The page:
Race Face Releases Updated Aeffect R Pedal with 25% More Platform

May 10, 2022
by Mike Kazimer  
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Just a few months after revamping the Atlas pedal, Race Face have updated another mainstay in their flat pedal lineup - the Aeffect. The new 'R' version receives a platform that's 25% larger than the regular Aeffect, measuring a healthy 110 x 115mm.

There's minimal difference between the height of the inboard and outboard portions of the 15.5mm tall platfom - this really is a flat pedal. The height of the 10 pins can be adjusted, though, which should make it possible to create a more concave feeling underfoot.

Aeffect R Pedal Details
• 110 x 115mm platform, 15.5mm thick
• Chromoly axle
• 10 top-loading pins per side
• Colors: black, red, orange, green, blue, purple
• Weight: 440 grams
• MSRP: $130 USD
www.raceface.com
The platform rotates around a chromoly spindle thanks to a bearing and a bushing, and the internals are easily accessible for applying fresh grease or replacing bearings when the time comes.

The Aeffect pedals are priced at $130 USD, and are available in six anodized colors: black, red, orange, green, blue, and purple.

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The platform measures 15.5mm thick.
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Ten top loading pins are found on each side.

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Author Info:
mikekazimer avatar

Member since Feb 1, 2009
1,740 articles

93 Comments
  • 48 0
 These will definitely Aeffect someone’s wallet.
  • 4 18
flag Big-Dave-Martin-Zanazzi (May 10, 2022 at 9:10) (Below Threshold)
 Username checks out
  • 37 4
 Axle bump=no bueno.
  • 16 0
 I hate axle-bumps in the platform: I always choose pedals with a big inboard bearing and a flat actual-platform-area; but really these bumps are pretty minimal. There are way worse offenders out there.
  • 10 0
 @justinfoil: when other companies offer zero bump, why buy these??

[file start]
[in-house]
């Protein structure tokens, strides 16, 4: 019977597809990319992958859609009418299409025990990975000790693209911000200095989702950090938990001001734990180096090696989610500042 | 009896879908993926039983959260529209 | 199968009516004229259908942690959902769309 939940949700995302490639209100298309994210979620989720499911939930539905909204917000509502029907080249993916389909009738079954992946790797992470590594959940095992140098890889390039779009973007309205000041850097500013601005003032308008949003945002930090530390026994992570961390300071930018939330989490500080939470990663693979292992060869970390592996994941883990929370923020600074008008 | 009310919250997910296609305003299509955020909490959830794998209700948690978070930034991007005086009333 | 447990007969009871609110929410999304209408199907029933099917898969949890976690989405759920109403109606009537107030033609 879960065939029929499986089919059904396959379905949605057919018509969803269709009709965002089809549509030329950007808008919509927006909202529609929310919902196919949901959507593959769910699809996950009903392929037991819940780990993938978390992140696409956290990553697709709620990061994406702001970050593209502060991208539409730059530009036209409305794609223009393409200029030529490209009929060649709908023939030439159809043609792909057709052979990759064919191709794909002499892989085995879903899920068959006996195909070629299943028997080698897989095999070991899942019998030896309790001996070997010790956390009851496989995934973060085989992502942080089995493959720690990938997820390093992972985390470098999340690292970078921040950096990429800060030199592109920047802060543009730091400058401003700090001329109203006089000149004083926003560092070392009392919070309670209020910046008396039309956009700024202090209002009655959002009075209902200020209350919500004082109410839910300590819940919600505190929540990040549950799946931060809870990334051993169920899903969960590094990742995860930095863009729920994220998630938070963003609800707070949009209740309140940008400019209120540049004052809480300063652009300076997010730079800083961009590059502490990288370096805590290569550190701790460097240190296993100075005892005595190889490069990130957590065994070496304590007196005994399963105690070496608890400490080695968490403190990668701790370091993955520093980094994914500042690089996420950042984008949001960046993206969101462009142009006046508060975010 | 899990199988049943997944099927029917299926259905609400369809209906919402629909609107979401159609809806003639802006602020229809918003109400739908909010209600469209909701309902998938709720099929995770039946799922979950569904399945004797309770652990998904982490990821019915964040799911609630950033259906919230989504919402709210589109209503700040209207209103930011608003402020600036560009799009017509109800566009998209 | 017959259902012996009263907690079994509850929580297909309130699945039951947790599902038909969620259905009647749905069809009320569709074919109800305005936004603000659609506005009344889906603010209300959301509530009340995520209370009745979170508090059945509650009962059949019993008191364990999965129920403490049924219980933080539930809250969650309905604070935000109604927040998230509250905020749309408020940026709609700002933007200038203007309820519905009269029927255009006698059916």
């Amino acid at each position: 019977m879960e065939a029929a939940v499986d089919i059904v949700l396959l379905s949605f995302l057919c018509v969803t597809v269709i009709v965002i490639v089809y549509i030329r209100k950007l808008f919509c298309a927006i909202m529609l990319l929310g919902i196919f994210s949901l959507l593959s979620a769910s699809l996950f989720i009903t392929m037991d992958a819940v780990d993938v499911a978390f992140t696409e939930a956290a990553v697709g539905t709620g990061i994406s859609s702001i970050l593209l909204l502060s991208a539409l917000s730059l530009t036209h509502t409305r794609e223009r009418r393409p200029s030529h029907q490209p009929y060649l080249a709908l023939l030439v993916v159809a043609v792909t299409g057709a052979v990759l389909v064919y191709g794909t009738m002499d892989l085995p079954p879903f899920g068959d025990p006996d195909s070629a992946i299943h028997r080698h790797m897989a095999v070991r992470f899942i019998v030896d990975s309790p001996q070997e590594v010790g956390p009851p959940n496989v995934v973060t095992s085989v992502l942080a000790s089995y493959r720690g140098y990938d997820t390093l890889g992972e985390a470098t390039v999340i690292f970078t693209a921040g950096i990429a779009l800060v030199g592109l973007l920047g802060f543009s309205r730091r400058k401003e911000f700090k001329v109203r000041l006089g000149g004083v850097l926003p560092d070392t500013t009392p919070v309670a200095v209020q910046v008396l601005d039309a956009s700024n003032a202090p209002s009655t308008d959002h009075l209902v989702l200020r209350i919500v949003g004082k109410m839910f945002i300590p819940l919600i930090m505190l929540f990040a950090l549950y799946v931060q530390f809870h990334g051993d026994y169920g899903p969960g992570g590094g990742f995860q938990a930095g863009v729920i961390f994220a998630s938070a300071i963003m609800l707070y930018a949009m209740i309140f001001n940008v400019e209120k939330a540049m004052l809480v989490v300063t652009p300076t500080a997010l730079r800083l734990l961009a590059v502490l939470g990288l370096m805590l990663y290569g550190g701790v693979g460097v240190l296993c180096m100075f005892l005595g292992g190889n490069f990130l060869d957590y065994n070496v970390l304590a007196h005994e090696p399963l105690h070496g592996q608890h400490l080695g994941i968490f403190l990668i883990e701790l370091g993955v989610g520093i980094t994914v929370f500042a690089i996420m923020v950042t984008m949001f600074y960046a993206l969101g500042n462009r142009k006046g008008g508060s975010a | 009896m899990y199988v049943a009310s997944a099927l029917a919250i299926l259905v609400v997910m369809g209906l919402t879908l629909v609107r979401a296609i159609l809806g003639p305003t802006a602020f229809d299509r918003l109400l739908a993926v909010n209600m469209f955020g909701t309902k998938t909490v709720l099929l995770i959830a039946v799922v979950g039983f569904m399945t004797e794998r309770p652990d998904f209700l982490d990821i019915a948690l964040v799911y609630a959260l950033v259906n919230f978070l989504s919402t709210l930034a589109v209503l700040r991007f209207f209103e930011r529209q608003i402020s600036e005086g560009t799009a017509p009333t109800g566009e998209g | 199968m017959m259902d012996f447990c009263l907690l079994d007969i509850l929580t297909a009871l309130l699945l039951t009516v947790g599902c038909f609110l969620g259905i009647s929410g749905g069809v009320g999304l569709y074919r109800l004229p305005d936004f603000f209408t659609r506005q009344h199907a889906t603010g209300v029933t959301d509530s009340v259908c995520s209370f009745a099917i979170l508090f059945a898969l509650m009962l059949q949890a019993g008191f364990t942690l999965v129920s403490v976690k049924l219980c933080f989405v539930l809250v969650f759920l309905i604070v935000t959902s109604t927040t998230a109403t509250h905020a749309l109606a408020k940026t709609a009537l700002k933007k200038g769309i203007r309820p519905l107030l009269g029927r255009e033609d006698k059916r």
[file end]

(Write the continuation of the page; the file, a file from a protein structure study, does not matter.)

• 9 1
 @justinfoil: I've never had a pedal with inboard bearings that could survive more than a couple wet months without the bearing seizing up. I'll take a minimal bump for a pedal that's reliable. These look pretty good.
  • 3 0
 @JustinVP: I rebuild the bearings with "waterproof" grease as soon as I get them. Usually lasts through a typical Yorkshire winter of riding OK.
  • 5 1
 @JustinVP: I will take a pedal with no big inboatd bearings and no bumps, plenty of them. Had spank spikes and bearing died after one heavy rain. Running Nukeprooof Horizons for 3rd season now without any rebuild.
People just want to buy the thinner pedals they can like those 5mm would make a real difference. The same with weight, 50g difference per pair and people think this matter...
  • 1 5
flag rivercitycycles FL (May 10, 2022 at 12:51) (Below Threshold)
 Every time another company puts out a pedal article one pops up from Race Face. Do they have bots trolling the web for articles on pedals?

I get it Race Face, you have a new updates to you pedals. How about making good on some marginal designs that were released?
  • 4 3
 @lkubica: why do you have an issue with the inboard bearing?
I’ve never seen a one have their feet close enough (and not have their ankle hit the crank) for it to be an issue.

Strange that you’ll critique what others find important (thinner pedal) but believe that your opinions are valid.
  • 3 3
 @lkubica: 5mm in pedal thickness is huge. Closer to the axle means less likely to roll off, and you get more ground clearance without changing cranks. Also lowers the overall stance, especially important with pedals at 3 & 9 where changing cranks would have no effect. 5mm is a real difference in many places, especially around the contact points. Yes, you can adapt, but isn't is better to be closer to what is your best fit and/or the best performing?
  • 5 0
 @justinfoil: It isn’t really 5mm though if talking about stance or being closer to the axle - it’s 2.5mm.

So a 5mm thicker pedal saves 2.5mm ground clearance and puts you 2.5mm closer to the axle.
  • 3 1
 @justanotherusername: Exactly. Now tell me how it's about avoiding strikes, and what will you do when faced with a trail with deadly stones 2.5mm higher on average ....